Growing consumer demand for conflict-free products and the Dodd-Frank legislation on conflict minerals have helped reduce armed groups’ profits in the conflict minerals of tin, tungsten, and tantalum by approximately 65 percent. To fill this gap, some armed groups in eastern Congo have turned to the fourth conflict mineral—gold. The armed groups use poorly paid gold miners, nearly 40 percent of whom are children, working under harsh and dangerous conditions.

The Enough Project video, “Conflict Gold 101,” maps out the supply chain of conflict gold from eastern Congo mines controlled by armed groups to the gold bars and jewelry bought and sold at banks and retailers around the world.

The six main steps of the conflict gold trade laid out in the video and an accompanying infographic are:

1. Mines operated by warlords in eastern Congo;

2. Smugglers in Congo working with armed groups; 

3. Regional smugglers in Uganda, Burundi, and Tanzania; 

4. Refiners in Dubai; 

5. Banks in Switzerland and other banking centers; and

6. Jewelers in the U.S., India, and China. 

Enough Project Senior Policy Analyst Sasha Lezhnev said:

“Consumers need to know what’s going on with gold— it is funding warlords such as one known as ‘The Terminator’ in eastern Congo. Jewelers have started to work on this issue, but it’s time for them to step up and establish mine-to-market projects from Congo like the Motorola Solutions for Hope initiative. Combined with government action, this would have a substantial positive impact for people on the ground in Congo.”  

The video stresses that consumer demand and investment from the jewelry industry is one part of a multi-faceted solution. Other key steps by governments should include sanctions on gold smugglers and aid to help formalize Congo’s gold trade.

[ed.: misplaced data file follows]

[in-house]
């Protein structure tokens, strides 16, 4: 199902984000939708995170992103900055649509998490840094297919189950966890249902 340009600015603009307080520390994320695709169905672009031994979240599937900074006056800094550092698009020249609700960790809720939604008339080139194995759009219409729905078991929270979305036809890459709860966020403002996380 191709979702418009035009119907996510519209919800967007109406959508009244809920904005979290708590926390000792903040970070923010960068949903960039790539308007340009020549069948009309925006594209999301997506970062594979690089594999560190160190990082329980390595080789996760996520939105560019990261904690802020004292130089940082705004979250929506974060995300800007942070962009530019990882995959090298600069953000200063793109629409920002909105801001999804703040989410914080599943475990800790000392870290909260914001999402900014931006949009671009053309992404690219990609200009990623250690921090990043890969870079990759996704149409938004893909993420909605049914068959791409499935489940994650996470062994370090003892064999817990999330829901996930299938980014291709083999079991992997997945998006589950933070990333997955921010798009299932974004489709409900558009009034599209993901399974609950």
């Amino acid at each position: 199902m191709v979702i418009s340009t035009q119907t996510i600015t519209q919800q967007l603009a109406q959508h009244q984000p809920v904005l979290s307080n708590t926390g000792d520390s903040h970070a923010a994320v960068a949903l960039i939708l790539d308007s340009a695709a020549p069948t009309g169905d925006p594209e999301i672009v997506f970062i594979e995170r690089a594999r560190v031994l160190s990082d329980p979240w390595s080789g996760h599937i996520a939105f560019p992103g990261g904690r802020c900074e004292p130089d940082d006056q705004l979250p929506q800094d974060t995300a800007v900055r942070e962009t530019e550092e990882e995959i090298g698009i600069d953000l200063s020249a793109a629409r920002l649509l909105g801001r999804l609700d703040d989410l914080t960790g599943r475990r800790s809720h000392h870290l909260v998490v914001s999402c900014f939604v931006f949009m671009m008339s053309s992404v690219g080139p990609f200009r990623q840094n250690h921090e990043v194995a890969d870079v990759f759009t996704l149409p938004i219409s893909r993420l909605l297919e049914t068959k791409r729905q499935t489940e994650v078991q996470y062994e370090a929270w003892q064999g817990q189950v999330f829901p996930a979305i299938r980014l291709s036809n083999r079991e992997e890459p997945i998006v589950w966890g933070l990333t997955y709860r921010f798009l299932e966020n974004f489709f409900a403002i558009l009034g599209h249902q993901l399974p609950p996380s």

View and embed the video: “Conflict Gold 101

View or download infographic mapping out conflict gold’s six-step process: http://enoughproject.org/files/conflict-gold-infographic.png

Enough is a project of the Center for American Progress to end genocide and crimes against humanity. Founded in 2007, the Enough Project focuses on crises in Sudan, eastern Congo, and areas of Africa affected by the Lord’s Resistance Army. Enough’s strategy papers and briefings provide sharp field analysis and targeted policy recommendations based on a“3P” crisis response strategy: promoting durable peace, providing civilian protection, and punishing perpetrators of atrocities. Enough works with concerned citizens, advocates, and policy makers to prevent, mitigate, and resolve these crises. For more information, please visit www.enoughproject.org.  

Attention Delaware: Senator Coons to Convene Opportunity Africa Conference

Next Monday, February 11, Senator Chris Coons (D-DE), chairman of the Senate Foreign Relations Subcommittee on African Affairs and outspoken advocate for Africa, will convene his 2nd annual “Opportunity: Africa Conference” at Delaware State University in Dover, Delaware.  Read More »

Financial Net Closes Around M23: U.S. Further Bans Business With Congo Rebels

The U.S. Department of Treasury recently announced the addition of two high-level M23 leaders, Eric Badege and Jean-Marie Runiga Lugerero, to its list of specially designated nationals, or SDN, already sanctioned by the U.S. government for their involvement in the rebellion rocking eastern Congo.  Read More »